About a year ago or so I came across the Filipino filmmaker Kidlat Tahimik  on the internet (I have yet to see his films).  Through him I was introduced to the film movement/genre that is known as Third Cinema.  Third Cinema sets itself apart from other forms of cinema due to certain formal aspects and most of all its sociopolitical commitment.  The movement/genre stands in contrast to what is called First Cinema and Second Cinema.  The former is the film genre that promotes bourgeois values, passive audiences, escapism, and individualism.  Second Cinema could be considered to what we may deem “Art House Cinema”, “Auteur (author) Cinema”.  It stands in contrast to the First, but is generally centered on individualism by enthroning personal expression.  Furthermore, it is centered on the cult of the Auteur, as the master of the text. 

It is safe to say that both first and second cinema films are not void of political content, but still fall victim to individualism, spectacle, escapism, and personal expression.  Third Cinema on the other hand very stringently espouses an anti-colonial political stance and seeks to decolonize the film, the filmmaker(s), and the viewer.  This is not to be confused with Third World Cinema (film from the Third World), although Third Cinema films are typically made by people from the Third World or what is known today as the Global South.  It is aimed at inspiring and promoting mass political activity to the viewer. 

I was inspired by this idea of art production.  Moreover by this particular view on art:

“It is no longer a matter of replacing one school with another, one “ism” with another, poetry with anti-poetry, but of truly letting a thousand different flowers bloom. The future lies with folk art. But let us no longer display folk art with demagogic pride, with a celebrative air. Let us exhibit it instead as a cruel denunciation, as a painful testimony to the level at which the peoples of the world have been forced to limit their artistic creativity. The future, without doubt, will be with folk art, but then there will be no need to call it that, because nobody and nothing will any longer be able to again paralyze the creative spirit of the people.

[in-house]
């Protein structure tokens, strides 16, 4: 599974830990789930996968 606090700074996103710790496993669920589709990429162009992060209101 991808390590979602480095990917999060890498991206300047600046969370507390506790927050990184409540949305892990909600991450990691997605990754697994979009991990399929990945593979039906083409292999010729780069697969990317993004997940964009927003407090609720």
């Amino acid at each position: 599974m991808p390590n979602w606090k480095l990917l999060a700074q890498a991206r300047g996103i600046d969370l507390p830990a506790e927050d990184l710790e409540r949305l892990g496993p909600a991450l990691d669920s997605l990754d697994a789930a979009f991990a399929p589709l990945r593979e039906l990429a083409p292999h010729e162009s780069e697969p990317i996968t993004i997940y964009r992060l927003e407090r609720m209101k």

Art will not disappear into nothingness; it will disappear into everything.” – Julio Garcia Espinosa

What I adopted from the artistic movement was to try to reproduce this same attitude in my own critical-creative (I don’t believe in the division between the two) writing.  I particularly adopted Espinosa’s idea of “disappearance”.  This is the impetus of this blog, to challenge common sense wisdom attached to U.S. Hegemony and other oppressive formations.  The aim is not for progressive democratic ideas to disappear by leaving this earth.  I would very much like for such ideas to proliferate throughout society.  The intention is for these ideas to disappear into becoming something else, transforming the common sense of fashionable liberal multiculturalism, which sustains racial, gender, and class oppression.